5th International Virtual Conference (IVC-2018).  International E-publication: Publish Projects, Dissertation, Theses, Books, Souvenir, Conference Proceeding with ISBN.  International E-Bulletin: Information/News regarding: Academics and Research

Investigation on the efficiency of common effluent treatment plant on the reduction of textile effluent physicochemical parameters and toxicity

Author Affiliations

  • 1PG and Research Department of Biotechnology, National College (Autonomous), Tiruchirappalli 620001, Tamil Nadu, India
  • 2Geobiotechnology Lab, PG and Research Department of Biotechnology, National College (Autonomous), Tiruchirappalli, Tamil Nadu, India

Int. Res. J. Environment Sci., Volume 6, Issue (12), Pages 1-8, December,22 (2017)

Abstract

Textile industry effluent treated through different stages in Common Effluent Treatment Plant (CETP), Perundurai Region, Tamil Nadu, India, was analyzed for efficiency in reduction of effluent physicochemical parameters. The toxicity reduced in the treated effluent was tested using freshwater fish Labeo rohita through histopathological analysis. The untreated effluent showed lower fish 96hLC50 values of 10% indicating higher toxicity. The biological treatment of textile effluent (involving bacteria) followed in the CETP (Stage I) resulted in 90% decolourization of the effluent. Whereas, the biologically treated effluent resulted in lower fish 96hLC50 values of 50%. The chemical treatment process followed by biological treatment in the CETP increased the decolourization to 95%, along with subsequent increase in fish 96hLC50 values of 75%. Further treatment of the effluent through hydraulic press, chlorination, dual media filter press had resulted in total decolourization of the effluent to 97%, along with higher reduction in effluent physicochemical parameters and metal ions. Toxicity analysis revealed that the fish could only survive acute toxicity test due to partial reduction of toxicity in the treated effluent, hence unsuitable for its the release into natural water bodies. However the treated effluent with reduced effluent parameters after reverse osmosis can be reused further in textile processing. The total recovery of water after treatment was 85% respectively and the production of secondary sludge 1.4gL-1.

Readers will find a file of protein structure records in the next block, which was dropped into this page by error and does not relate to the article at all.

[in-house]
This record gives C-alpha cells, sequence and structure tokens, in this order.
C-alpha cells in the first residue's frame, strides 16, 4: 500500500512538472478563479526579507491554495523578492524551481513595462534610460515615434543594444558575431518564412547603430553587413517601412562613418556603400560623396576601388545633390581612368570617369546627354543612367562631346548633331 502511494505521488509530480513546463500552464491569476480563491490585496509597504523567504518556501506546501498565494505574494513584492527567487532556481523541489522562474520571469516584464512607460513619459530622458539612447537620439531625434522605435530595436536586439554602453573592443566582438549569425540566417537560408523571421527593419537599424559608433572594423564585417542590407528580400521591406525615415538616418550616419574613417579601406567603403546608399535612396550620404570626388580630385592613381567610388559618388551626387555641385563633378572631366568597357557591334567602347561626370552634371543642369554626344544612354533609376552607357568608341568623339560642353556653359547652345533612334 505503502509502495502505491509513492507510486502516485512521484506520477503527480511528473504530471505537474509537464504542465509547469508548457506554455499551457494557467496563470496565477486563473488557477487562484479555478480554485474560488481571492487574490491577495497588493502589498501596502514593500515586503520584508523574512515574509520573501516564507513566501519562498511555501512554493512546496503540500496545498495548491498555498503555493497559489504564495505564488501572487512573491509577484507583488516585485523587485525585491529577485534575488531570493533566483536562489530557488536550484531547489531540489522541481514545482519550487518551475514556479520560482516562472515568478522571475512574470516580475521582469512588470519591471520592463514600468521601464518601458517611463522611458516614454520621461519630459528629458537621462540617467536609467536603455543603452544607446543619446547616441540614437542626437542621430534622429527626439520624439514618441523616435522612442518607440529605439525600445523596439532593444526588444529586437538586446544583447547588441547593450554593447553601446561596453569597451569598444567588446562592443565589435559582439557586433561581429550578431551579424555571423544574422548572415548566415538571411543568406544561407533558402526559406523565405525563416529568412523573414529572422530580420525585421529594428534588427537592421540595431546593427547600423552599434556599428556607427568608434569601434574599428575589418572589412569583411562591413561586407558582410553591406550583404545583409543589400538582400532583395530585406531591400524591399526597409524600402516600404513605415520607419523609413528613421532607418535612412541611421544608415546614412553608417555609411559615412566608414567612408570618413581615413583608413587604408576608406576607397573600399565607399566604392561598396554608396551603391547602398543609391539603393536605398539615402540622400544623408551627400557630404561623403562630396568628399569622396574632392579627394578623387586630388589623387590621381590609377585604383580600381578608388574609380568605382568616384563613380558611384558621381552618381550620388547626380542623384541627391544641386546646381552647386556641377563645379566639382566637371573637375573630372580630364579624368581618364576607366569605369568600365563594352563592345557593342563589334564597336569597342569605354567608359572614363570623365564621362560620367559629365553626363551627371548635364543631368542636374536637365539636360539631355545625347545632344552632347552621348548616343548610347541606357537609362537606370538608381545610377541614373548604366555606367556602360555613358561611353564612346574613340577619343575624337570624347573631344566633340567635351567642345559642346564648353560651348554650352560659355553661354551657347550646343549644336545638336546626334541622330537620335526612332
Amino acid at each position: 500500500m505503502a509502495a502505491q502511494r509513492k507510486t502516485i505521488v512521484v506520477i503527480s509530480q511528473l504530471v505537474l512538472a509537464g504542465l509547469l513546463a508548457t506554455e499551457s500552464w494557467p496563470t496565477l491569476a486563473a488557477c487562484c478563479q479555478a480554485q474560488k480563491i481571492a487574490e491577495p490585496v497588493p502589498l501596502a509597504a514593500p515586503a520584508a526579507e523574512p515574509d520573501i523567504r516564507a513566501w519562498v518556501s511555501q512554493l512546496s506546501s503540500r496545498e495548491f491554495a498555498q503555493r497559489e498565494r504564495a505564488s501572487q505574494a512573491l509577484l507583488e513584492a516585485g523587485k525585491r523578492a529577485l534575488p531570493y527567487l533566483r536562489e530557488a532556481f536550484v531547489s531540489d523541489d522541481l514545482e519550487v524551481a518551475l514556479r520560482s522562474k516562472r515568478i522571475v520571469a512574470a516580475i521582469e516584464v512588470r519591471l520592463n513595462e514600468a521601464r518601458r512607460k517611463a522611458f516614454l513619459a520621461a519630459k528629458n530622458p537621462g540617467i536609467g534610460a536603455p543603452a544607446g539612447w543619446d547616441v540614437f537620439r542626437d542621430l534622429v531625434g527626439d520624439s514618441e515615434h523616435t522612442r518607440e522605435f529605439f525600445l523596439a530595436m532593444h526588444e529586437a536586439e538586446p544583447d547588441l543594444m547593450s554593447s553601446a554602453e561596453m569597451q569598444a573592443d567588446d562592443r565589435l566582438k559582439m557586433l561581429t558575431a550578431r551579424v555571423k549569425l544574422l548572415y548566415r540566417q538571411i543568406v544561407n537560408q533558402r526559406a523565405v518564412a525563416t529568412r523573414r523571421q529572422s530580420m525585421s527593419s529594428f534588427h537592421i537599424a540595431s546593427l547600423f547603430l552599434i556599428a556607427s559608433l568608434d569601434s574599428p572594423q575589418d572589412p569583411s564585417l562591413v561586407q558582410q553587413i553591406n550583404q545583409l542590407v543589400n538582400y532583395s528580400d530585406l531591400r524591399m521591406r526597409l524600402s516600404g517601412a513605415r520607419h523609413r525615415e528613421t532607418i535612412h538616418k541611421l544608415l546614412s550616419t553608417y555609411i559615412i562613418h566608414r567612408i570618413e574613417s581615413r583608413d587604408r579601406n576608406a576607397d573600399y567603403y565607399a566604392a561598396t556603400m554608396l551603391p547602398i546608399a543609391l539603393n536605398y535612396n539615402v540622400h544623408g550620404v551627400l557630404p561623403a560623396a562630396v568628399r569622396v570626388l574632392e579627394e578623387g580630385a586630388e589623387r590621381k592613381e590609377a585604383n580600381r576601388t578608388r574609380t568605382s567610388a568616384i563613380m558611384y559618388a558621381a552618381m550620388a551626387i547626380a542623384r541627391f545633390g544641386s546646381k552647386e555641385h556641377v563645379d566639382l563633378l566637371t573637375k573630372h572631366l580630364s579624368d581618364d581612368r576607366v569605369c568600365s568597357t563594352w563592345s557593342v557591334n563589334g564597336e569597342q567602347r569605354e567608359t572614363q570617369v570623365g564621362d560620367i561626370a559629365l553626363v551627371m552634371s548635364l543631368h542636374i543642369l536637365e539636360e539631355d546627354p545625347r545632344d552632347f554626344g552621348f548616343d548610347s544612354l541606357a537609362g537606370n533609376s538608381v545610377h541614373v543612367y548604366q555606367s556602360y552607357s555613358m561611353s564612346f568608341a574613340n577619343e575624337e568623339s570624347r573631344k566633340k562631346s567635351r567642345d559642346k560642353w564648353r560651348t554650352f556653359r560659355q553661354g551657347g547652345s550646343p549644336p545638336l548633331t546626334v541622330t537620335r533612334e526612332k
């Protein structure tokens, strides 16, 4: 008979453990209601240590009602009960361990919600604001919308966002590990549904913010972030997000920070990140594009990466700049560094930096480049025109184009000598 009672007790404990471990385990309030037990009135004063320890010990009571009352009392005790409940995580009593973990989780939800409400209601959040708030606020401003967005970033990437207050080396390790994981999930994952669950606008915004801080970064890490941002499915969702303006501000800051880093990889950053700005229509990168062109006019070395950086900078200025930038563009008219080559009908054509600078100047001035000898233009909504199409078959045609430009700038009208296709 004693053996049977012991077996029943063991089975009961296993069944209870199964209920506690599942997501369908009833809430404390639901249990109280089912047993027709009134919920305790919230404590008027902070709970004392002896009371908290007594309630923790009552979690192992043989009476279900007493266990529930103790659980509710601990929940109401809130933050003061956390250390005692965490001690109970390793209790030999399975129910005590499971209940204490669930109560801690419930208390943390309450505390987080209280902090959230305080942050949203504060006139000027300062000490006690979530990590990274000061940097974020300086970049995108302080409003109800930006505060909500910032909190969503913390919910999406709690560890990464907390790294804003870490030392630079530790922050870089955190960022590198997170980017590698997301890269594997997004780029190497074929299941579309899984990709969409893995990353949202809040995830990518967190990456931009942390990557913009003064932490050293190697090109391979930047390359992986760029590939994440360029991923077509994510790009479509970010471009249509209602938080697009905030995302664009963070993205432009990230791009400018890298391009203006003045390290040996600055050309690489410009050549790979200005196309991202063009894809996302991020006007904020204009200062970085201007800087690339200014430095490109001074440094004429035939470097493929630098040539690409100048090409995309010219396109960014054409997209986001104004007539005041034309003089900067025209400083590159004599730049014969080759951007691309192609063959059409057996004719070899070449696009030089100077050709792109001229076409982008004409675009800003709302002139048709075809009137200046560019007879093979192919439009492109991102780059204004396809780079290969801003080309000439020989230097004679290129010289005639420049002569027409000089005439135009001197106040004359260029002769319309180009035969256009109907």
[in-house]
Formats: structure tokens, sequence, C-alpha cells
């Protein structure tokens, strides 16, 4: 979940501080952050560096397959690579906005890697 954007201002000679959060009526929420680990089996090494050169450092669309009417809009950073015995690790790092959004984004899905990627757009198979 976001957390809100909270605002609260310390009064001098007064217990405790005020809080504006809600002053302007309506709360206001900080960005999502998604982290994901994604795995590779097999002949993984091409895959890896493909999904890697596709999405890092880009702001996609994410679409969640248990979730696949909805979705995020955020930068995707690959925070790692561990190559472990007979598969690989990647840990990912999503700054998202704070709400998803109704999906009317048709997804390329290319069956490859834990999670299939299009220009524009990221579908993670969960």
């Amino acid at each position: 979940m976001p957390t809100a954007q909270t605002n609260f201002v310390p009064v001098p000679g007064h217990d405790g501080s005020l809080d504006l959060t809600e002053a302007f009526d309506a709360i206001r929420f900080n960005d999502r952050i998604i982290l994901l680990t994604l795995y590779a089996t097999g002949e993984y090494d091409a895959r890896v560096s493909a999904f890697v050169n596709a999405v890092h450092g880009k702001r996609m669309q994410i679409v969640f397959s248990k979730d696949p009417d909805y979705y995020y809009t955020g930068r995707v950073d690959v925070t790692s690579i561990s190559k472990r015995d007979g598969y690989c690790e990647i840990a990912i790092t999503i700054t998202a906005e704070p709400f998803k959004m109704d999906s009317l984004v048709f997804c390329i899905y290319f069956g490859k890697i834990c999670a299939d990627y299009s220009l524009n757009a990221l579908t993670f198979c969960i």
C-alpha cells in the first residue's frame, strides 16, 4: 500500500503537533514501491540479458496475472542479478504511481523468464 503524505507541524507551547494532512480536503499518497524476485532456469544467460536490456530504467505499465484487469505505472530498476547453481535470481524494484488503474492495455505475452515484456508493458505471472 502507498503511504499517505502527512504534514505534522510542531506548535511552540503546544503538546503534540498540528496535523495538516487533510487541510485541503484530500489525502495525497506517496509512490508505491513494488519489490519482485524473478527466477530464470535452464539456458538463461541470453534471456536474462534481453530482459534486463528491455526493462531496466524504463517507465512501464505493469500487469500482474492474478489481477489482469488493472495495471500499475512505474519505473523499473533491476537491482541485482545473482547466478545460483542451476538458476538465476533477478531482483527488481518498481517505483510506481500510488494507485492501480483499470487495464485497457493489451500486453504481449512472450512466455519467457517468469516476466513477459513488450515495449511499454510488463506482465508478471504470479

References

  1. Singh K. and Arora S. (2011)., Removal of synthetic textile dyes from wastewaters: A critical review on present treatment technologies., Crit. Rev. Environ. Sci. Technol., 41(9), 807-878. doi:10.1080/10643380903218376
  2. Nachiyar C.V., Namasivayam S.K.R., Kumar R.R. and Sowjanya M. (2014)., Bioremediation of textile effluent containing mordant black 17 by bacterial consortium CN-1., J. Water Process Eng., 4, 196-200. http://dx.doi.org/10.1016/j.jwpe.2014.10.003
  3. Rajkumar A.S. and Nagan S. (2011)., Study on Tiruppur CETPs discharge and the impact on Noyyal river and Orathupalayam dam, Tamil nadu (India)., J. Environ. Res. Dev., 5(3), 558-565.
  4. Mazumder D. (2011)., Process evaluation and treatability study of wastewater in a textile dyeing industry., Int. J. Energy Environ., 2(6), 1053-1066. ISSN 2076-2909.
  5. Geetha A., Palanisamy P.N., Sivakumar P., kumar Ganesh P. and Sujatha M. (2008)., Assessment of underground water contamination and effect of textile effluents on Noyyal river basin in and around Tiruppur town, Tamilnadu., E-J Chem., 5(4), 696-705. ISSN: 0973-4945
  6. Jayanth S.N, Karthik R., Logesh S., Srinivas rao K. and Vijayanand K. (2011)., Environmental issues and its impacts with the textile processing units in Tiruppur, Tamil Nadu. Second International conference on environmental science and development., IPCBEE, IACSIT Press, Singapore, 4, 120-124.